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Author Topic: What's New in Climate Change Acceptance and Action  (Read 174076 times)

kassy

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Re: What's New in Climate Change Acceptance and Action
« Reply #850 on: November 19, 2020, 08:16:42 PM »
India only G20 nation to meet its climate change mitigation goal

New Delhi: India is the only country on track among the G20 nations to meet its climate change mitigation commitments, according to a the 2020 Climate Transparency report published on Wednesday.

Climate Transparency, an international partnership of 14 research and non-governmental organisations, examined efforts to combat climate change among the G20 nations — examining their climate goals and actions taken.

The report found that India's "fair share" climate targets that it set under the 2015 Paris Agreement as well as the actions it's taken in the years since make it "compatible" with the upper goal of curbing global warming by 2 degrees Celsius by the end of the century.

India has promised to reduce its emissions intensity by 33-35 per cent by 2030 and took actions in its energy, waste, industry, transport and forestry sectors, the report said.

However, the report noted that India continues to not be on track to reach the Paris Agreement's long-term 1.5 C target. It added that India could be a "global leader" if it didn't build new coal fired power and phased out the use of coal by 2040.

...

According to the report, other nations and the European Union's targets do not go far enough to curb global warming between 1.5 to 2 C, and their actions have fallen short of the targets set when the Paris agreement was ratified. Projected temperature increases under these commitments are now expected to be more than 2.7 C of warming by 2100.

No country, barring Japan, has submitted new targets until now — although the report noted that Japan has made no changes to its original target.

...

The use of natural gas in the EU was also flagged as a threat for a potential "carbon lock-in." The EU is currently co-funding 32 new gas infrastructure projects worth €29 billion ($34.3 billion)

https://timesofoman.com/article/india-only-g20-nation-to-meet-its-climate-change-mitigation-goal

So that´s all going much slower then pledged...

Report:
https://www.climate-transparency.org/wp-content/uploads/2020/11/Climate-Transparency-Report-2020.pdf
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gerontocrat

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Re: What's New in Climate Change Acceptance and Action
« Reply #851 on: November 19, 2020, 09:20:00 PM »
Quote
India only G20 nation to meet its climate change mitigation goal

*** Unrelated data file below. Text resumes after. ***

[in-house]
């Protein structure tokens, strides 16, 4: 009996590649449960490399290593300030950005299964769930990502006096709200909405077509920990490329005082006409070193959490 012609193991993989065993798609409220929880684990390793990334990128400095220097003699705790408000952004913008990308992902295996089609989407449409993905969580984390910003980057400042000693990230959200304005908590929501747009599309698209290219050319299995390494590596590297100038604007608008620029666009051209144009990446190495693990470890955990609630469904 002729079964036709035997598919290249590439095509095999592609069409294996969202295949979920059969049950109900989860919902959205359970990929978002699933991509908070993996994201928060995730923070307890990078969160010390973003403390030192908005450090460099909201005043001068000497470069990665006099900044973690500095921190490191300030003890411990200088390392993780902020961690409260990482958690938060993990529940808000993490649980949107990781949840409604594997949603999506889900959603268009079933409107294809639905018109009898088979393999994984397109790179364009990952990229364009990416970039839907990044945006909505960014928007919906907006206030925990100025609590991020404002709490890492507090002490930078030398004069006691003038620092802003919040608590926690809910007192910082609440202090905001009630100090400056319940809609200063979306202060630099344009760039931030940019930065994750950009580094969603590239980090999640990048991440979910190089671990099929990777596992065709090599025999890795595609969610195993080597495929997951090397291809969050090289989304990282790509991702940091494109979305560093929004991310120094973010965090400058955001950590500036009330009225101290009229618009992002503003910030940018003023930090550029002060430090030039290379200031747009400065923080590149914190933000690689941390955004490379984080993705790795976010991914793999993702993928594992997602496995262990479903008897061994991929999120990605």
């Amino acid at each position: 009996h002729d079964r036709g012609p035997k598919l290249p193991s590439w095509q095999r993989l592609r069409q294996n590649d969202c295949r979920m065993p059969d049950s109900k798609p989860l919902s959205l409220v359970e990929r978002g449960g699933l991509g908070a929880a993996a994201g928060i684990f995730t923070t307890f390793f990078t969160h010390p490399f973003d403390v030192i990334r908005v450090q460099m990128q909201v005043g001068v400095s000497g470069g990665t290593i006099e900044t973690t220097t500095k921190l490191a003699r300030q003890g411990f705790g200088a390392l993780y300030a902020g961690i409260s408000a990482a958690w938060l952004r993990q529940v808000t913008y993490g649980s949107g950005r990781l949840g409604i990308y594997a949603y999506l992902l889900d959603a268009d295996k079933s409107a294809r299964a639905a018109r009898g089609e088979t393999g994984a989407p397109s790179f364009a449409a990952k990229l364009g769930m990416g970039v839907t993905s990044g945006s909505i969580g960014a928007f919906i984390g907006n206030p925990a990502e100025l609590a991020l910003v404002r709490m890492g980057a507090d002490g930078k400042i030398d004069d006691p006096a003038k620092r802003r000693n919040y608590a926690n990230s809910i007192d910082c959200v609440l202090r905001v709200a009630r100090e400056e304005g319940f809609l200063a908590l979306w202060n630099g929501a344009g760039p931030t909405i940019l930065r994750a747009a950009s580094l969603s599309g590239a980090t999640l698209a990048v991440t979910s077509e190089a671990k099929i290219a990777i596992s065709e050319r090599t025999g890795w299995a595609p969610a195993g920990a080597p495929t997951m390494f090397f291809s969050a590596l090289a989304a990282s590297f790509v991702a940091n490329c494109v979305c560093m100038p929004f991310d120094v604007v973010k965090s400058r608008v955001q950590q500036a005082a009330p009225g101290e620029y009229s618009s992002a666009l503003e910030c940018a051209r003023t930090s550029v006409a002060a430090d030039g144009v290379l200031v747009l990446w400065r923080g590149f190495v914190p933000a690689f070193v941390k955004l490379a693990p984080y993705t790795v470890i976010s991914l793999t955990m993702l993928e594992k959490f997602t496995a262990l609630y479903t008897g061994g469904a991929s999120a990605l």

However, the report noted that India continues to not be on track to reach the Paris Agreement's long-term 1.5 C target.

According to the report, other nations and the European Union's targets do not go far enough to curb global warming between 1.5 to 2 C, and their actions have fallen short of the targets set when the Paris agreement was ratified. Projected temperature increases under these commitments are now expected to be more than 2.7 C of warming by 2100.

No country, barring Japan, has submitted new targets until now — although the report noted that Japan has made no changes to its original target.

The use of natural gas in the EU was also flagged as a threat for a potential "carbon lock-in." The EU is currently co-funding 32 new gas infrastructure projects worth €29 billion ($34.3 billion)

https://timesofoman.com/article/india-only-g20-nation-to-meet-its-climate-change-mitigation-goal


So that´s all going much slower then pledged...

No shit, shylock? Shock, horror, amazement.
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kassy

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Re: What's New in Climate Change Acceptance and Action
« Reply #852 on: November 22, 2020, 05:29:42 PM »
British billionaire to force ‘hundreds’ of companies into climate action

British billionaire Chris Hohn is aiming to force hundreds of U.S. and European companies to slash their greenhouse gas emissions by enlisting global investors to demand an annual vote on their climate plans at shareholder meetings.

Hohn, who has emerged as a major investor voice on climate change, set a precedent last month by using a shareholder resolution to force Spanish airports operator Aena AENA.MC to draft a new climate plan and submit it to an annual vote.

Hohn, founder of the TCI hedge fund, aims to replicate that model at many more companies in the next two years by mobilising investors to sponsor similar resolutions as part of his new Say on Climate www.sayonclimate.org campaign.

...

Under Hohn’s plan, shareholders submit a resolution requesting companies to disclose their greenhouse gas emissions, present a plan to reduce them, and give shareholders an annual nonbinding advisory vote on that plan.

Rather than push for specific action by groups of high-emitting companies, such as oil and gas majors, Hohn aims to drive a systemic shift so that it becomes standard practice for all major companies to submit climate plans for annual scrutiny.

“We think we need an annual general meeting shareholder vote to create an accountability mechanism for the execution of the plan – otherwise companies will do as little as they can get away with,” Hohn said.

https://cyprus-mail.com/2020/11/22/billionaire-companies-climate/

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Juan C. García

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Re: What's New in Climate Change Acceptance and Action
« Reply #853 on: November 23, 2020, 08:49:47 PM »
Quote
With John Kerry Pick, Biden Selects a ‘Climate Envoy’ With Stature

When John Kerry served as President Barack Obama’s secretary of state, he helped steer the negotiation of the Paris Agreement, locking down commitments from nearly 200 nations — including his own — to begin to reverse the dangerous warming of the planet.

Now his diplomatic task may be even tougher.

On Monday, president-elect Joseph R. Biden Jr. said he intended to name Mr. Kerry his special presidential envoy for climate, a cabinet-level position in the new administration. In that role, Mr. Kerry will need to persuade skeptical global leaders, burned by the Trump administration’s hostility toward climate science, that the United States is prepared to resume its leadership role — and will stay the course, regardless of the Biden administration’s future.